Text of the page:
Wednesday, September 7, 2016

The Next Generation 7x9 "Force of Nature"

rating: *

the story: Scientists claim that warp drive is an environmental menace.

what it all means: Boy o boy.  Fans really pick their spots when naming the worst episodes/movies/ideas in franchise lore.  "Force of Nature" rarely seems to come up in the conversation, but like "Phantams" earlier in the season, it certainly merits consideration...

As with most episodes/movies fans despise," the problem resides mostly in the idea (although execution often plays a heavy hand): just go back and read my plot summary above and try and see for yourself what the problem might be.

Okay, let me spell it out for you: having the basic concept of warp drive questioned is like having an episode question tricorders, or communicators.  Sure, one of the running tropes of the franchise is questioning transporters, but Star Trek could technically get by without them.  It couldn't without warp drive.  You see the problem?

The '90s were a watershed moment in the environmentalism movement.  You wouldn't have the concept of climate change without the ideas discussed in the '90s, when great strides were made in at least addressing the worst things man was indisputably doing to nature.  We've since entered territory where things are a little less clear-cut, and "Force of Nature" kind of epitomizes that.  Simply put, we're now kind of putting into question whether humans are more menace than friend to the planet, on an existential level.  "Force of Nature" does the same with Starfleet, whether or not it realizes it.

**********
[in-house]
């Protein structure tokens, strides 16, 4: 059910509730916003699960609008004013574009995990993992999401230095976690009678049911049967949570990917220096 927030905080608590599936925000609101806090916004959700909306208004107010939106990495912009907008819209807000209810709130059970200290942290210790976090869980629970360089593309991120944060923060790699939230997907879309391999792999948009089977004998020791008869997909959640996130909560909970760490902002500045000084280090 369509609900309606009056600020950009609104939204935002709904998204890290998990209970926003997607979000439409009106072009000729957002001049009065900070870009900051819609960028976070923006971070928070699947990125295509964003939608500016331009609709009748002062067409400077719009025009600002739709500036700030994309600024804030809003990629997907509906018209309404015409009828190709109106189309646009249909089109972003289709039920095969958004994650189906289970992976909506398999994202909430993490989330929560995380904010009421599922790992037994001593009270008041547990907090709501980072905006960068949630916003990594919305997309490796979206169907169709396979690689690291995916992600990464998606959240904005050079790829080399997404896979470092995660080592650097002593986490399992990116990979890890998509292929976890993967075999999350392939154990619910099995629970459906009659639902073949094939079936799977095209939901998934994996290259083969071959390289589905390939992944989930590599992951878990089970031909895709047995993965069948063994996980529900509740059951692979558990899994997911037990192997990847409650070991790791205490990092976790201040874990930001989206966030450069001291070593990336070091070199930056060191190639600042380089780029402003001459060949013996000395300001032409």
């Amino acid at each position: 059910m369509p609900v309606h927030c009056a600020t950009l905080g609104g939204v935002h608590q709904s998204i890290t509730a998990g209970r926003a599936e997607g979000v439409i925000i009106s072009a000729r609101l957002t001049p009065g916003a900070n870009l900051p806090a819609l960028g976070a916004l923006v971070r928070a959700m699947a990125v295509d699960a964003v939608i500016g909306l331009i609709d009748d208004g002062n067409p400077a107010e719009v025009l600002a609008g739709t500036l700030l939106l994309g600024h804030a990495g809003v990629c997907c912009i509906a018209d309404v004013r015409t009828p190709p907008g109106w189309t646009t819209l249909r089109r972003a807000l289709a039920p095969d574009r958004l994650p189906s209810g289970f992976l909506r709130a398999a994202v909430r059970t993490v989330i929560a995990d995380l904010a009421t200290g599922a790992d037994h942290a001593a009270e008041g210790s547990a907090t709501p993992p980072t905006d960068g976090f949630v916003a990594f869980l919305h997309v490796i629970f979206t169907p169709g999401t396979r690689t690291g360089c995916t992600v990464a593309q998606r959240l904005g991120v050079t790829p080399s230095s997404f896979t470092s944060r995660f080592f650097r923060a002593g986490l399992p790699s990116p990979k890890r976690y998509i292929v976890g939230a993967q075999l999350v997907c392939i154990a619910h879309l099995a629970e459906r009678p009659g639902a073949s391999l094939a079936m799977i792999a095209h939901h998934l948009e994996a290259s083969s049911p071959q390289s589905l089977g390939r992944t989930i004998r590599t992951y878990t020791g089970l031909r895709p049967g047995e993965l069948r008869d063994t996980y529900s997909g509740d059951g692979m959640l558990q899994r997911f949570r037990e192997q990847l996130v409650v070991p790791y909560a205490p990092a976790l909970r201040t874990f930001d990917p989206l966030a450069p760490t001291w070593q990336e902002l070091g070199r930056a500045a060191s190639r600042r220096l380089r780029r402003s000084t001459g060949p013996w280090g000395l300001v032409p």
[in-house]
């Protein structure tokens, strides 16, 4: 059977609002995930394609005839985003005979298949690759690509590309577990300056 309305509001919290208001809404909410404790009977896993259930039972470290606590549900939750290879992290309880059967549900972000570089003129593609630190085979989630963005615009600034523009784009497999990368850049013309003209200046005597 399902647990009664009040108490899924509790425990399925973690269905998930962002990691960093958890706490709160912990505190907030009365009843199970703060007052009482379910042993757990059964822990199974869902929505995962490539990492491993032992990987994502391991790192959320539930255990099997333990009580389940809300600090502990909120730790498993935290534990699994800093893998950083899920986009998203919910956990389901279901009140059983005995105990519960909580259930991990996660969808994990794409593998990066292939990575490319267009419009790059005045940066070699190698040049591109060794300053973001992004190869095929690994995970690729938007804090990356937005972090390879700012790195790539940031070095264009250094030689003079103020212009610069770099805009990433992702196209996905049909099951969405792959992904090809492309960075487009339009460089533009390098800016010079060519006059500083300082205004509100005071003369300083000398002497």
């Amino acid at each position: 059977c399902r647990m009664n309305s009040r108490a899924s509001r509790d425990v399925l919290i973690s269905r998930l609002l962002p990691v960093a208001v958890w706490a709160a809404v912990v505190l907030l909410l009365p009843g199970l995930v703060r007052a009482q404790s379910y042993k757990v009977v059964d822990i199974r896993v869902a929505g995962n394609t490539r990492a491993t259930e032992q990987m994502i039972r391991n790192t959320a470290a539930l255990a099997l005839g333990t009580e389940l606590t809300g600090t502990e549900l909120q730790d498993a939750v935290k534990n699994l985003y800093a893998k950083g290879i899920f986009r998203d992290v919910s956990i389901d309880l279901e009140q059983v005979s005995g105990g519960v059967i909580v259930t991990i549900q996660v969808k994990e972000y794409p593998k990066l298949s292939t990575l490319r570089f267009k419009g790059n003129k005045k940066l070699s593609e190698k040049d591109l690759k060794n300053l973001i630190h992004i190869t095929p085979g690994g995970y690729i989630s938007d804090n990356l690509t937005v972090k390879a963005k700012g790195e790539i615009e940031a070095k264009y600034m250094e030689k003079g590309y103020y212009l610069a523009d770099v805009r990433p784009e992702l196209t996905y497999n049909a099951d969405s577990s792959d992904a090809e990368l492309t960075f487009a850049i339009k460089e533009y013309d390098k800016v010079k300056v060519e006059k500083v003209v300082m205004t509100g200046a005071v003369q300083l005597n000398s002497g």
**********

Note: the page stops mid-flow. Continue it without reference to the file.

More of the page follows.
It's a brave and foolish subject to tackle, and the episode has been questioned in the past, but it apparently has been easy to overlook in more recent years.  This is oddly troubling.  The whole franchise very early on developed a reputation for fearlessly tackling the most difficult issues, and usually not having too much of a problem sounding right about them.  Here it's such a difficult subject, and handled so clumsily, it's hard to know what to make of the episode, even two decades later.

So I will exercise the rare privilege of giving the final verdict up, and merely noting that it's worth considering in the greater Star Trek experience.  Otherwise I'd be very much inclined to outright dismiss it, the way fans can sometimes find it so easy in such matters.

criteria analysis:
  • franchise - This big idea is at least worthy of Star Trek's highest ideals.
  • series - The series should really have been able to do better, though.
  • character - Some half-hearted attempts were made to ground the story.
  • essential - I'm inclined to say this is the opposite of essential.
notable guest-stars:
Lee Arenberg

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